Six Star Generals?

#1
Easy one this.

The US has had two, six-star generals in its day. It is argued that it, the rank, was only used on ceremonial occasions

The rank denotes 'General of the Armies' - as opposed to a mere 'General of the Army' -, and has no equivalent in the British or Commonwealth forces - and causes long looks from anyone used to seeing a (Click here - Field Marshal) (or Five Star General) as the highest ranking soldier at the table.

No small irony that the US only awards a fifth star to generals now at a time of war (i.e. in extremis) and the rank of Field Marshal has been moth-balled and only used for Cenotaph duties.

OK - and without using Google! - can you name the two US Generals in question?
 
#2
I'm guessing Ike was one and the other would have been the equivalent of the CGS back in the states while Ike was in the field doing his thing.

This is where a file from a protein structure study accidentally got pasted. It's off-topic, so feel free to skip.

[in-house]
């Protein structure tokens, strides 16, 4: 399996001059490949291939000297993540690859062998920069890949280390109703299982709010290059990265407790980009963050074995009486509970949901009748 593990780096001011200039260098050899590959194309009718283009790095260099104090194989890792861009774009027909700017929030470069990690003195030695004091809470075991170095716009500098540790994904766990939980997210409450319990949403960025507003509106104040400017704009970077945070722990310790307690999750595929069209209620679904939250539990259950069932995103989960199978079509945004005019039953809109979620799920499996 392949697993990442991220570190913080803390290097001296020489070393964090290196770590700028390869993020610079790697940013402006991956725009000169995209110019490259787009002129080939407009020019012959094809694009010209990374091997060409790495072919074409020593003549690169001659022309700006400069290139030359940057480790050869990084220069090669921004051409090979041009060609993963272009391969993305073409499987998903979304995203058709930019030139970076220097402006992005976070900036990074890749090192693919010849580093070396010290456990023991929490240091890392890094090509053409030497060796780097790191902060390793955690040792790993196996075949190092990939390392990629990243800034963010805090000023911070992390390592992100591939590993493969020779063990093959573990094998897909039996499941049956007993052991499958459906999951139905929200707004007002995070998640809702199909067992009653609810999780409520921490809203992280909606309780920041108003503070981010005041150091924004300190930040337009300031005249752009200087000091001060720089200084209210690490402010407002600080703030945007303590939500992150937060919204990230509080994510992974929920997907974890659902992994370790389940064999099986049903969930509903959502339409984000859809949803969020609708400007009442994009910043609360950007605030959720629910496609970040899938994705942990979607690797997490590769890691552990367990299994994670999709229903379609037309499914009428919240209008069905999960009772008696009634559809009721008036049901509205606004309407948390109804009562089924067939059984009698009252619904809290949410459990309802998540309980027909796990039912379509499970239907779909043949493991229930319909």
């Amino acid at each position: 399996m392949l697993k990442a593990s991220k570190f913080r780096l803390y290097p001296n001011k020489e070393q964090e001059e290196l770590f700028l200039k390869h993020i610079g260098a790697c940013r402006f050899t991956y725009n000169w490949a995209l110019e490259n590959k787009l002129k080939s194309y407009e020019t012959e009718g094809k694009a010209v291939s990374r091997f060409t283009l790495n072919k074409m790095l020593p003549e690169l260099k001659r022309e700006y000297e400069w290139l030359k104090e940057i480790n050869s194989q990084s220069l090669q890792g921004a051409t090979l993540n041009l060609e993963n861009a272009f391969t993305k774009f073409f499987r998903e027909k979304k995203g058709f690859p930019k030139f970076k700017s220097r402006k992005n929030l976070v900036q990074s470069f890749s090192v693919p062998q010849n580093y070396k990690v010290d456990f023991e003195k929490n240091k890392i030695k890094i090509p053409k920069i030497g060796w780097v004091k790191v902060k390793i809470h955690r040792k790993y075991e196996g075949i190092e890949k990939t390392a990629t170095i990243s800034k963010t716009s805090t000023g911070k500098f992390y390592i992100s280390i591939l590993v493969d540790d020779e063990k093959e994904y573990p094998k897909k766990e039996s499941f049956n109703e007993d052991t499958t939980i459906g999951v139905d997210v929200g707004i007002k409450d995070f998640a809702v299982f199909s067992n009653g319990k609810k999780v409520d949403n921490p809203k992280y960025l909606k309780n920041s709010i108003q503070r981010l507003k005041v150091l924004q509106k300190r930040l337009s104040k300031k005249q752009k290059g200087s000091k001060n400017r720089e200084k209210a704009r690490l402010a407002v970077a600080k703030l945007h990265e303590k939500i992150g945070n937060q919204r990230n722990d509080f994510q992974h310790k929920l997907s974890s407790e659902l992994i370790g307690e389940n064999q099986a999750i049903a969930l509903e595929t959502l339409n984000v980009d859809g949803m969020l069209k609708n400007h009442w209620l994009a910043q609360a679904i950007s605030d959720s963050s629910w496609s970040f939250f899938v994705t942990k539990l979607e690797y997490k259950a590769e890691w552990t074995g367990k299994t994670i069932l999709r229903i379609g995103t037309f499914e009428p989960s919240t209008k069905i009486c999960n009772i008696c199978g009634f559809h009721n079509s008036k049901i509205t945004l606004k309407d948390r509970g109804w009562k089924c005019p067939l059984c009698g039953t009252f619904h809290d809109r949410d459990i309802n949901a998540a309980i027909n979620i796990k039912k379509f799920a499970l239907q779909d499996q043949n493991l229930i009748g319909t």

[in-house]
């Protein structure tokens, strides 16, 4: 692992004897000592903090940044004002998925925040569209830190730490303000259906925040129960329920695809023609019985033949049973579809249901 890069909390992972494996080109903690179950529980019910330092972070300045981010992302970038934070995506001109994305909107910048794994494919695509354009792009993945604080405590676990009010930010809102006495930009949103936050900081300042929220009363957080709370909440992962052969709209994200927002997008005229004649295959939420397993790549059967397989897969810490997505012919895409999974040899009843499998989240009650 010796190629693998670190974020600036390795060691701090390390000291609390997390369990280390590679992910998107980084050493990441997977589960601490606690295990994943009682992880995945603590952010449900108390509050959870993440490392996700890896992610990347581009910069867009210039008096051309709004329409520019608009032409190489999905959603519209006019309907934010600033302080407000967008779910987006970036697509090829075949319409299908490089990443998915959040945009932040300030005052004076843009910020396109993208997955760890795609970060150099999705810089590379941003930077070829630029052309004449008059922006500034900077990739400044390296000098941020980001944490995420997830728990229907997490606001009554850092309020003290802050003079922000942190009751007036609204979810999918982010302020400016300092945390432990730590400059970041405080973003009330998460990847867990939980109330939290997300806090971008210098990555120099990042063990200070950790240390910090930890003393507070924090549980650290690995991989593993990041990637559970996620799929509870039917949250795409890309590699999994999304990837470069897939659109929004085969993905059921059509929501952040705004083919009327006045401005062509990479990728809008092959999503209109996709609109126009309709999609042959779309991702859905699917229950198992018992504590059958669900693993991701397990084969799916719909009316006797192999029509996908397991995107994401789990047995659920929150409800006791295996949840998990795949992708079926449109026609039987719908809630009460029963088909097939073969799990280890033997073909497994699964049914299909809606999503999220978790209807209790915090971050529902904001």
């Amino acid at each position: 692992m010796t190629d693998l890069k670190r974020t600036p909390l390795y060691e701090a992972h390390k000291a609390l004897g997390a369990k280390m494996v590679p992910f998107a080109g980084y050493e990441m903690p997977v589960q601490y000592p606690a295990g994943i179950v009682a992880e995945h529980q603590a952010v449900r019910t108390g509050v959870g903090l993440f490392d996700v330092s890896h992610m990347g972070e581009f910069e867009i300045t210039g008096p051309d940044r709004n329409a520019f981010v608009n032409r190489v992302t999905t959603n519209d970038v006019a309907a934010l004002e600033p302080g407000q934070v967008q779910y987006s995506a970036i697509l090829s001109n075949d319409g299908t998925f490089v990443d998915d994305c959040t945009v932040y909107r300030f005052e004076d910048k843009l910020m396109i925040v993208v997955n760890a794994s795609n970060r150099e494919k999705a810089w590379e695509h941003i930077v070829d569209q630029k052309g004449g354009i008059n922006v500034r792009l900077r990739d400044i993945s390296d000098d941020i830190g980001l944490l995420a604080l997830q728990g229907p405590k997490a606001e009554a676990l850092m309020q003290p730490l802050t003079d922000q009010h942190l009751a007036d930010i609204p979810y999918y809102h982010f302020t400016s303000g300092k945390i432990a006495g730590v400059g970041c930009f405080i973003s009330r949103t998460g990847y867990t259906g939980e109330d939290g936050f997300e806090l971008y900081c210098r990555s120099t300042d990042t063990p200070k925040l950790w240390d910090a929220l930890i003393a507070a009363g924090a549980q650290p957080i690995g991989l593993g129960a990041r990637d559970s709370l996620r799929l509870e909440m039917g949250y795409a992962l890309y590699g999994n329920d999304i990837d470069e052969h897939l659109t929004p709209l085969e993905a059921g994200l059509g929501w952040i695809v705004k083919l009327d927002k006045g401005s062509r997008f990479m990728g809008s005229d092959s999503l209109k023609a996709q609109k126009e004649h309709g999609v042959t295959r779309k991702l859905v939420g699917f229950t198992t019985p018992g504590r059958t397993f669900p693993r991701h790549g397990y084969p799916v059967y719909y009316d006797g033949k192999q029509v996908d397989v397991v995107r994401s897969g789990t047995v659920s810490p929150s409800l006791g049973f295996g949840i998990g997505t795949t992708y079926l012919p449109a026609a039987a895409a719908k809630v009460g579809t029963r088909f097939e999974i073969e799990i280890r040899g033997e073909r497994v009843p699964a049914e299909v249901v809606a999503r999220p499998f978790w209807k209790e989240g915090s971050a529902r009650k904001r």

Do I get an elephant stamp or a rasberry?
 
#4
One was Washington - though when it was awarded needs to be covered in more detail.

Ike was a 'bog-standard' Five Star - never made Six.
 
#5
HellonWheels said:
One was General Washington. Awarded Posthumously, I believe.

Actually, postumously, Washington was made a 7-star general! A post awarded to differentiate - specifically - him from every other General in the US Army - previous, current or 'to come'.

And you thought the handing over of a Marshal's Batton was an event? ;)
 
#6
Who actually gives a Cr*p, lets face it in most yank units you only have to serve 3 years to get Sgt!!!!!!!! Staffy at 5!!!! Which would make most of our guys Col at 22yrs!!!!
DD :twisted:
 
#7
Whoa! That's a little unfair considering a 'Buck' Sgt (first rung on the infantry NCO ladder - three chevrons) is equivalent to a L/CPL (at least in job spec). A lot of Brit infantrymen hit L/CPL after 18 months (sooner than that in the days of the old Infantry Junior Leaders Bn).